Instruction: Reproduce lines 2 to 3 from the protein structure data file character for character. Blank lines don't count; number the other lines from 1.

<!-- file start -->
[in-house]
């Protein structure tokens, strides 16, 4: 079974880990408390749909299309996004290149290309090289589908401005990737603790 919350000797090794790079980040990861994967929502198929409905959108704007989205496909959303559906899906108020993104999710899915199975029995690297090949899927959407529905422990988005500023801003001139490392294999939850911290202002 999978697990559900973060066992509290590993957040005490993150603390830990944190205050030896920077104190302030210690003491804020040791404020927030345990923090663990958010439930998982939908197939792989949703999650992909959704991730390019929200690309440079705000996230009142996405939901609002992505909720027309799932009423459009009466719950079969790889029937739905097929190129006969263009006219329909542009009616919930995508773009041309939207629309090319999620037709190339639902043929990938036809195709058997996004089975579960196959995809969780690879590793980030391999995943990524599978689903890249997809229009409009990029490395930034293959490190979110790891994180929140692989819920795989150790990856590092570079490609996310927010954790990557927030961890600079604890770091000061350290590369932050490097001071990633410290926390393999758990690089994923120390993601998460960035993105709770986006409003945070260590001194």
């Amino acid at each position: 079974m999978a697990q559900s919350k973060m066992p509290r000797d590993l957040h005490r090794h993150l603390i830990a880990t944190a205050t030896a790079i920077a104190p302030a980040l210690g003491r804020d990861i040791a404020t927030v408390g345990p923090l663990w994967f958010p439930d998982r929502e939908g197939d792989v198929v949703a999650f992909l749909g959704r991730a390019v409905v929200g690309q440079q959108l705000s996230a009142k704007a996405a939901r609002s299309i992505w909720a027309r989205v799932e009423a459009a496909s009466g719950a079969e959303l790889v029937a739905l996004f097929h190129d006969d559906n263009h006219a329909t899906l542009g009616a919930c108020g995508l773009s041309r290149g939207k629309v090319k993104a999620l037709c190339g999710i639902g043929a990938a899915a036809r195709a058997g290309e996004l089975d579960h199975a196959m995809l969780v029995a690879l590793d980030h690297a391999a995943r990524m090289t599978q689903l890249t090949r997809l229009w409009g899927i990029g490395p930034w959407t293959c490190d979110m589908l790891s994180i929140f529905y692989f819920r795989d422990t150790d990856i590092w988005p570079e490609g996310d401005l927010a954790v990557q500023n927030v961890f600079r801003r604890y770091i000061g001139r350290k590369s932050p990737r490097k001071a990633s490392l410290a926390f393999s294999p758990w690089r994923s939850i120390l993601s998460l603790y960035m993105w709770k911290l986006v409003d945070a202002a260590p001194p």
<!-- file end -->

């Protein structure tokens, strides 16, 4: 079974880990408390749909299309996004290149290309090289589908401005990737603790 919350000797090794790079980040990861994967929502198929409905959108704007989205496909959303559906899906108020993104999710899915199975029995690297090949899927959407529905422990988005500023801003001139490392294999939850911290202002 999978697990559900973060066992509290590993957040005490993150603390830990944190205050030896920077104190302030210690003491804020040791404020927030345990923090663990958010439930998982939908197939792989949703999650992909959704991730390019929200690309440079705000996230009142996405939901609002992505909720027309799932009423459009009466719950079969790889029937739905097929190129006969263009006219329909542009009616919930995508773009041309939207629309090319999620037709190339639902043929990938036809195709058997996004089975579960196959995809969780690879590793980030391999995943990524599978689903890249997809229009409009990029490395930034293959490190979110790891994180929140692989819920795989150790990856590092570079490609996310927010954790990557927030961890600079604890770091000061350290590369932050490097001071990633410290926390393999758990690089994923120390993601998460960035993105709770986006409003945070260590001194």
């Amino acid at each position: 079974m999978a697990q559900s919350k973060m066992p509290r000797d590993l957040h005490r090794h993150l603390i830990a880990t944190a205050t030896a790079i920077a104190p302030a980040l210690g003491r804020d990861i040791a404020t927030v408390g345990p923090l663990w994967f958010p439930d998982r929502e939908g197939d792989v198929v949703a999650f992909l749909g959704r991730a390019v409905v929200g690309q440079q959108l705000s996230a009142k704007a996405a939901r609002s299309i992505w909720a027309r989205v799932e009423a459009a496909s009466g719950a079969e959303l790889v029937a739905l996004f097929h190129d006969d559906n263009h006219a329909t899906l542009g009616a919930c108020g995508l773009s041309r290149g939207k629309v090319k993104a999620l037709c190339g999710i639902g043929a990938a899915a036809r195709a058997g290309e996004l089975d579960h199975a196959m995809l969780v029995a690879l590793d980030h690297a391999a995943r990524m090289t599978q689903l890249t090949r997809l229009w409009g899927i990029g490395p930034w959407t293959c490190d979110m589908l790891s994180i929140f529905y692989f819920r795989d422990t150790d990856i590092w988005p570079e490609g996310d401005l927010a954790v990557q500023n927030v961890f600079r801003r604890y770091i000061g001139r350290k590369s932050p990737r490097k001071a990633s490392l410290a926390f393999s294999p758990w690089r994923s939850i120390l993601s998460l603790y960035m993105w709770k911290l986006v409003d945070a202002a260590p001194p």